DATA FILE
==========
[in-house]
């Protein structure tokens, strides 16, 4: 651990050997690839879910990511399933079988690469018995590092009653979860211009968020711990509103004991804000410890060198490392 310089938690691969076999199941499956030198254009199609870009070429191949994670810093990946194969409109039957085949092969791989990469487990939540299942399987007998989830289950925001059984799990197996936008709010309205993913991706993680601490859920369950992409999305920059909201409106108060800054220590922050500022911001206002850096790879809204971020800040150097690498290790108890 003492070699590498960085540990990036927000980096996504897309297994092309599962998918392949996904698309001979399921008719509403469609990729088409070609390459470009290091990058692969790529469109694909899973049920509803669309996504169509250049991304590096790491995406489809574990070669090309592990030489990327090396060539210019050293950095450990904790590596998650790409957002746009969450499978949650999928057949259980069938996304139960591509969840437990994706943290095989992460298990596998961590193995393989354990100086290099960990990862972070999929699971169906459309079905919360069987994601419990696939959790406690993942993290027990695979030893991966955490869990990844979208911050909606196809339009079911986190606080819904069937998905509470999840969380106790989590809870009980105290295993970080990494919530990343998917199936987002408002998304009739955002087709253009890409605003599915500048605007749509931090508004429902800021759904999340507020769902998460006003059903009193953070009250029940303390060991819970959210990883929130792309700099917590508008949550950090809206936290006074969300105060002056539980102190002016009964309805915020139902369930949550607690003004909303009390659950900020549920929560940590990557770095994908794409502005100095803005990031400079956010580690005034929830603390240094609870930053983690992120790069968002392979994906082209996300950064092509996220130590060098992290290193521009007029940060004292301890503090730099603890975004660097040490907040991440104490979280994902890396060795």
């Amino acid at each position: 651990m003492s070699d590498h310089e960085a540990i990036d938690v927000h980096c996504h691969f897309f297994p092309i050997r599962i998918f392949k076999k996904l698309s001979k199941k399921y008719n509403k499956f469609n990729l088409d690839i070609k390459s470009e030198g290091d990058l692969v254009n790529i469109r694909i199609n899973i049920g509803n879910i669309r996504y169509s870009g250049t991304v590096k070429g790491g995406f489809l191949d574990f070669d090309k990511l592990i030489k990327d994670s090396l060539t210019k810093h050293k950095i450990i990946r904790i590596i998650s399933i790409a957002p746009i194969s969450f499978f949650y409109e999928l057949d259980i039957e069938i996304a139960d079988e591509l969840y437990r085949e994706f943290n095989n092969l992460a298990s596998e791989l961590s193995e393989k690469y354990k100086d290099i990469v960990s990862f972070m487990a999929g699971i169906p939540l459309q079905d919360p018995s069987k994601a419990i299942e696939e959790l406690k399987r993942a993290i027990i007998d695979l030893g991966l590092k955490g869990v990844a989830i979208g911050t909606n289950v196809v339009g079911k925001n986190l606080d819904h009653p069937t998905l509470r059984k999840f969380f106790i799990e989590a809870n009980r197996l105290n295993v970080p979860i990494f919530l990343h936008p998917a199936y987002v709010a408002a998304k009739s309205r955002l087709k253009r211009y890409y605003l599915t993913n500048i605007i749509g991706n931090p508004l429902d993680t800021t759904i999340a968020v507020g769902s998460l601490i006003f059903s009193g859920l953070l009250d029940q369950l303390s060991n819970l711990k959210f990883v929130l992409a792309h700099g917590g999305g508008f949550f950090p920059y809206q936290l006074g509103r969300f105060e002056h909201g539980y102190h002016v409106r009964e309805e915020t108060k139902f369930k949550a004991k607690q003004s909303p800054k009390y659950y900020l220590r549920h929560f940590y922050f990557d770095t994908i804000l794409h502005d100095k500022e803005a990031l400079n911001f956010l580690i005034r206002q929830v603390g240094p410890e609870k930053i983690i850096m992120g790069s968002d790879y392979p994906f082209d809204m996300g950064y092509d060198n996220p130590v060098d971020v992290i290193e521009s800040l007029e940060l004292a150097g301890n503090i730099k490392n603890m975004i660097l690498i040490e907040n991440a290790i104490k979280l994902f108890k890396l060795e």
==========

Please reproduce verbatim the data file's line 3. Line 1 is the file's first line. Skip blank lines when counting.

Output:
């Amino acid at each position: 651990m003492s070699d590498h310089e960085a540990i990036d938690v927000h980096c996504h691969f897309f297994p092309i050997r599962i998918f392949k076999k996904l698309s001979k199941k399921y008719n509403k499956f469609n990729l088409d690839i070609k390459s470009e030198g290091d990058l692969v254009n790529i469109r694909i199609n899973i049920g509803n879910i669309r996504y169509s870009g250049t991304v590096k070429g790491g995406f489809l191949d574990f070669d090309k990511l592990i030489k990327d994670s090396l060539t210019k810093h050293k950095i450990i990946r904790i590596i998650s399933i790409a957002p746009i194969s969450f499978f949650y409109e999928l057949d259980i039957e069938i996304a139960d079988e591509l969840y437990r085949e994706f943290n095989n092969l992460a298990s596998e791989l961590s193995e393989k690469y354990k100086d290099i990469v960990s990862f972070m487990a999929g699971i169906p939540l459309q079905d919360p018995s069987k994601a419990i299942e696939e959790l406690k399987r993942a993290i027990i007998d695979l030893g991966l590092k955490g869990v990844a989830i979208g911050t909606n289950v196809v339009g079911k925001n986190l606080d819904h009653p069937t998905l509470r059984k999840f969380f106790i799990e989590a809870n009980r197996l105290n295993v970080p979860i990494f919530l990343h936008p998917a199936y987002v709010a408002a998304k009739s309205r955002l087709k253009r211009y890409y605003l599915t993913n500048i605007i749509g991706n931090p508004l429902d993680t800021t759904i999340a968020v507020g769902s998460l601490i006003f059903s009193g859920l953070l009250d029940q369950l303390s060991n819970l711990k959210f990883v929130l992409a792309h700099g917590g999305g508008f949550f950090p920059y809206q936290l006074g509103r969300f105060e002056h909201g539980y102190h002016v409106r009964e309805e915020t108060k139902f369930k949550a004991k607690q003004s909303p800054k009390y659950y900020l220590r549920h929560f940590y922050f990557d770095t994908i804000l794409h502005d100095k500022e803005a990031l400079n911001f956010l580690i005034r206002q929830v603390g240094p410890e609870k930053i983690i850096m992120g790069s968002d790879y392979p994906f082209d809204m996300g950064y092509d060198n996220p130590v060098d971020v992290i290193e521009s800040l007029e940060l004292a150097g301890n503090i730099k490392n603890m975004i660097l690498i040490e907040n991440a290790i104490k979280l994902f108890k890396l060795e």